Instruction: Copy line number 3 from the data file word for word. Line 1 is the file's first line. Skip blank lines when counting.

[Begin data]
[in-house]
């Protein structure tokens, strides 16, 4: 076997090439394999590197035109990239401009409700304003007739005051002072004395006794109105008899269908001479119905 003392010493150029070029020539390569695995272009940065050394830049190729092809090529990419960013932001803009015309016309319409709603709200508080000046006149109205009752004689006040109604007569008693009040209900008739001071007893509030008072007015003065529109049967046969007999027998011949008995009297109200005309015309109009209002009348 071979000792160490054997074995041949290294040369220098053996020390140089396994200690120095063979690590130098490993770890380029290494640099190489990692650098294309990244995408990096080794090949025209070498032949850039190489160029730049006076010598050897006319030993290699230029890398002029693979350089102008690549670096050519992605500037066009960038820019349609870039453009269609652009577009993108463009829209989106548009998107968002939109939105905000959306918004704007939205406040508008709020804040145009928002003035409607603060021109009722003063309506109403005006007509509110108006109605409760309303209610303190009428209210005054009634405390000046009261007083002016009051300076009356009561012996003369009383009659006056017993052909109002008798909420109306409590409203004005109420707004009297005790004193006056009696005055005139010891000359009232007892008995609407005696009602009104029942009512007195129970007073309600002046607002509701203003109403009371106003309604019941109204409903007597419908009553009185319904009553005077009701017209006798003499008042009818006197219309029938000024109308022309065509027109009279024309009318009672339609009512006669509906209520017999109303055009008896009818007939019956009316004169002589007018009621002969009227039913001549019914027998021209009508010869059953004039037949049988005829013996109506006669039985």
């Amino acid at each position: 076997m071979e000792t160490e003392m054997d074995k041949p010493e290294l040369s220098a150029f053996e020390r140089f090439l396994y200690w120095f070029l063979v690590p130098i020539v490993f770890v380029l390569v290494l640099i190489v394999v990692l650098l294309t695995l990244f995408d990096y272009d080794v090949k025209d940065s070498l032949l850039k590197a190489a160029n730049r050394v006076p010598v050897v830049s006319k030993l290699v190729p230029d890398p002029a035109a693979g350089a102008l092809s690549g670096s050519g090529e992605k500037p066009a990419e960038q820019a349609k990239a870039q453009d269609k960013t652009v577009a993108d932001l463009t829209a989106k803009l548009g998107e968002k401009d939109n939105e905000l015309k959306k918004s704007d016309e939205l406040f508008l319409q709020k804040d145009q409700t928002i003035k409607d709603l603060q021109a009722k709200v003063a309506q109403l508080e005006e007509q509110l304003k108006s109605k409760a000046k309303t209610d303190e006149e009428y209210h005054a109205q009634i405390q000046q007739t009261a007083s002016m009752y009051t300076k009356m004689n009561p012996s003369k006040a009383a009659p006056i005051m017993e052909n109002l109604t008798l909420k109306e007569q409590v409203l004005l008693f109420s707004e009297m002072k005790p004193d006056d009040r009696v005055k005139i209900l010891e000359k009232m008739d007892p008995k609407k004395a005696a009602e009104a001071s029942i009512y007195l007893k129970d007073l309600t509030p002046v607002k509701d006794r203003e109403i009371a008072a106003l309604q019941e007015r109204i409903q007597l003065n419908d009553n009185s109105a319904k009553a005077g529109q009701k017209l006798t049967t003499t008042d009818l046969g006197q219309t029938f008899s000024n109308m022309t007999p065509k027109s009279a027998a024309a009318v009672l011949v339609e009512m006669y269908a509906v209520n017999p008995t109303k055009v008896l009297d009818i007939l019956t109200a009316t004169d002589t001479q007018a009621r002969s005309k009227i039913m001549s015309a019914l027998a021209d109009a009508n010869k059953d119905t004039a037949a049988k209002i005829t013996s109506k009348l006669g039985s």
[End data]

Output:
């Amino acid at each position: 076997m071979e000792t160490e003392m054997d074995k041949p010493e290294l040369s220098a150029f053996e020390r140089f090439l396994y200690w120095f070029l063979v690590p130098i020539v490993f770890v380029l390569v290494l640099i190489v394999v990692l650098l294309t695995l990244f995408d990096y272009d080794v090949k025209d940065s070498l032949l850039k590197a190489a160029n730049r050394v006076p010598v050897v830049s006319k030993l290699v190729p230029d890398p002029a035109a693979g350089a102008l092809s690549g670096s050519g090529e992605k500037p066009a990419e960038q820019a349609k990239a870039q453009d269609k960013t652009v577009a993108d932001l463009t829209a989106k803009l548009g998107e968002k401009d939109n939105e905000l015309k959306k918004s704007d016309e939205l406040f508008l319409q709020k804040d145009q409700t928002i003035k409607d709603l603060q021109a009722k709200v003063a309506q109403l508080e005006e007509q509110l304003k108006s109605k409760a000046k309303t209610d303190e006149e009428y209210h005054a109205q009634i405390q000046q007739t009261a007083s002016m009752y009051t300076k009356m004689n009561p012996s003369k006040a009383a009659p006056i005051m017993e052909n109002l109604t008798l909420k109306e007569q409590v409203l004005l008693f109420s707004e009297m002072k005790p004193d006056d009040r009696v005055k005139i209900l010891e000359k009232m008739d007892p008995k609407k004395a005696a009602e009104a001071s029942i009512y007195l007893k129970d007073l309600t509030p002046v607002k509701d006794r203003e109403i009371a008072a106003l309604q019941e007015r109204i409903q007597l003065n419908d009553n009185s109105a319904k009553a005077g529109q009701k017209l006798t049967t003499t008042d009818l046969g006197q219309t029938f008899s000024n109308m022309t007999p065509k027109s009279a027998a024309a009318v009672l011949v339609e009512m006669y269908a509906v209520n017999p008995t109303k055009v008896l009297d009818i007939l019956t109200a009316t004169d002589t001479q007018a009621r002969s005309k009227i039913m001549s015309a019914l027998a021209d109009a009508n010869k059953d119905t004039a037949a049988k209002i005829t013996s109506k009348l006669g039985s």